In few we trust: Preventing internal fraud and theft
Internal fraud and theft can plague businesses of all types and sizes. Sadly, even your own brother or sister can betray your trust.
That’s what happened when a longtime Central Pennsylvania farmer passed on the farm’s day-to-day operation to his two sons, and one sibling started keeping profits rightfully earmarked for his brother.
Fraud also crept into the books of a township of about 750 residents when the secretary/treasurer regularly submitted timesheets that misrepresented the number of hours she worked. She wound up “earning” an extra $20,000 a year in compensation. A secretary/treasurer in another Pennsylvania township stole $750,000 through payroll checks and unauthorized credit card charges.
Sometimes, the fraudster is a company’s own accountant, who can be a master at cooking the books. In one small company, the firm’s accountant stole about $118,000 over 20 months before being discovered.
At least 75 percent of business and government entities experience internal fraud, and the typical organization loses five percent of revenue to fraud each year. The median loss is $140,000 and, on average, the theft continues for 18 months before being detected.
How can businesses and governments prevent those losses? Be proactive. Implement, follow and update internal controls as needed.
Here are five tips to keep your business’ finances safe:
- Conduct a risk assessment.
Risks continually change. Processes that worked in the past may be passé today. A forensic accountant can test controls, identify potential issues and make recommendations.
- Decide which risks to mitigate.
A company cannot avoid all risks but can lessen or eliminate the effects of the most costly potential hazards. Company management will ultimately decide which risks they are willing to accept and which are worth the expense associated with mitigation.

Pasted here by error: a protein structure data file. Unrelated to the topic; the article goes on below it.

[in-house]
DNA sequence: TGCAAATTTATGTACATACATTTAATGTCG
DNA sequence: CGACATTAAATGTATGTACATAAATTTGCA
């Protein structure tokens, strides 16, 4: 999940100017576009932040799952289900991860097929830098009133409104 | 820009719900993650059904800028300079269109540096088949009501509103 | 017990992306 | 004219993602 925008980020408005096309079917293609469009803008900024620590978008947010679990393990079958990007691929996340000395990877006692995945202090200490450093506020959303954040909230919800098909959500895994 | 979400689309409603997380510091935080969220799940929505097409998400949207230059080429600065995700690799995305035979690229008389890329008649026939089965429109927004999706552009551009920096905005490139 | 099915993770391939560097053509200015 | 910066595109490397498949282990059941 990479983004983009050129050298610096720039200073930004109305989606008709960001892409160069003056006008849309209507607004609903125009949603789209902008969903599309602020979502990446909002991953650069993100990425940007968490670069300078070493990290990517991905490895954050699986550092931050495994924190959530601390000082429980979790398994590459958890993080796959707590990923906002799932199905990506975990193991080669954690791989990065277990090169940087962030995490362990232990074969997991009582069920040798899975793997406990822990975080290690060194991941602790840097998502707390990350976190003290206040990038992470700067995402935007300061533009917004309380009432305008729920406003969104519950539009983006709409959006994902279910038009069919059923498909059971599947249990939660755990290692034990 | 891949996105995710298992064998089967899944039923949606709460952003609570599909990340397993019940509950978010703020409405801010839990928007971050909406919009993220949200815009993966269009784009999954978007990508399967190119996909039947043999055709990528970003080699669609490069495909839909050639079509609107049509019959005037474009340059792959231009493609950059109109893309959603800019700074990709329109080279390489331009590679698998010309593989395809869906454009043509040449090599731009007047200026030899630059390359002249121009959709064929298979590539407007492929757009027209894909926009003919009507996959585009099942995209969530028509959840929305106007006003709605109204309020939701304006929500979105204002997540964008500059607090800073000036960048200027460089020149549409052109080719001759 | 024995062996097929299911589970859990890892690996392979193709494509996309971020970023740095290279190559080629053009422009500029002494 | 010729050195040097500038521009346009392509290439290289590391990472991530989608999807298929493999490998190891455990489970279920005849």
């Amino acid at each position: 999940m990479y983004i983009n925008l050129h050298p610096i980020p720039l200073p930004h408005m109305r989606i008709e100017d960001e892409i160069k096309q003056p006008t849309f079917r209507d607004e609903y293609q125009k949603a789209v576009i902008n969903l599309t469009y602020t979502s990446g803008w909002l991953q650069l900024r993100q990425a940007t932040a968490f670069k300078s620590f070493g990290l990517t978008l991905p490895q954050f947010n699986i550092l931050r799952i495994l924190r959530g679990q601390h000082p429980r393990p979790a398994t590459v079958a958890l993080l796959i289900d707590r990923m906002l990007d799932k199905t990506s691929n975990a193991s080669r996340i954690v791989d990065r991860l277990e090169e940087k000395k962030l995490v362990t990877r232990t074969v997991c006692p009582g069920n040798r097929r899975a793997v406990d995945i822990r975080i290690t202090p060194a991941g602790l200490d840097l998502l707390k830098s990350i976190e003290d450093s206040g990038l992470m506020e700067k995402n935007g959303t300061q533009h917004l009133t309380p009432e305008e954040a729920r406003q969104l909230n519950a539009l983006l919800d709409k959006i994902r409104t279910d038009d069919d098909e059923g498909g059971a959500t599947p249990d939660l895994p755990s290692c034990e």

- Document – and follow – your procedures.
A company may have documented procedures and controls, but if they are not followed or are outdated, they aren’t worth the paper they’re written on. It may seem like a lot of effort, but updating and enforcing policies will save plenty of grief — and money – down the road. Setting clear policies also establishes a corporate culture of accountability, spelling out expectations and consequences for new and longtime employees.
- Separate cash-handling duties.
Problems often arise when only one person has control over financial transactions.
A cash-handling policy should outline the process to be followed, perhaps requiring two signatures on a check or a regular management review of accounts. A forensic accountant can pinpoint the level of risk the entity faces and suggest steps to lessen or avoid fraud or theft.
How did a government employee steal more than $100,000 over three years? He was able to write checks to himself, without any oversight. Studies show that 70 percent of all check fraud occurs at companies with fewer than 100 employees, and small businesses sustain the highest median losses.
- Review position descriptions.
Fraud can also occur in less overt ways. Are employees playing computer solitaire or fantasy football, shopping online or sending personal emails on company time? U.S. businesses lose $400 billion annually in productivity, an average of 4.5 hours per week for each employee, who is not “working” at work.
As part of a risk assessment, a forensic accountant will review each job description to evaluate efficiencies. Are all assigned tasks being completed? Does a staff member have too few responsibilities to justify full-time employment? With an understanding of what employees are doing during working hours, management may reallocate duties or even eliminate positions.
The bottom line…
Virtually every theft starts small. An employee who gets away with stealing from petty cash may be emboldened to try something bigger. Strong internal controls, including a risk assessment and fully documented processes, go a long way to eliminating temptations.
It is more cost-effective to prevent internal fraud and theft than to deal with its aftermath. A forensic accountant can assess risk and help to formulate a plan to avoid costly and unpleasant surprises.
Scott A. Koman, CPA, CFE and FCPA, is a senior associate at Boyer & Ritter LLC, where he is a member of the Forensic, Litigation Support and Consulting Team. Contact Scott at 717-761-7210 or email@example.com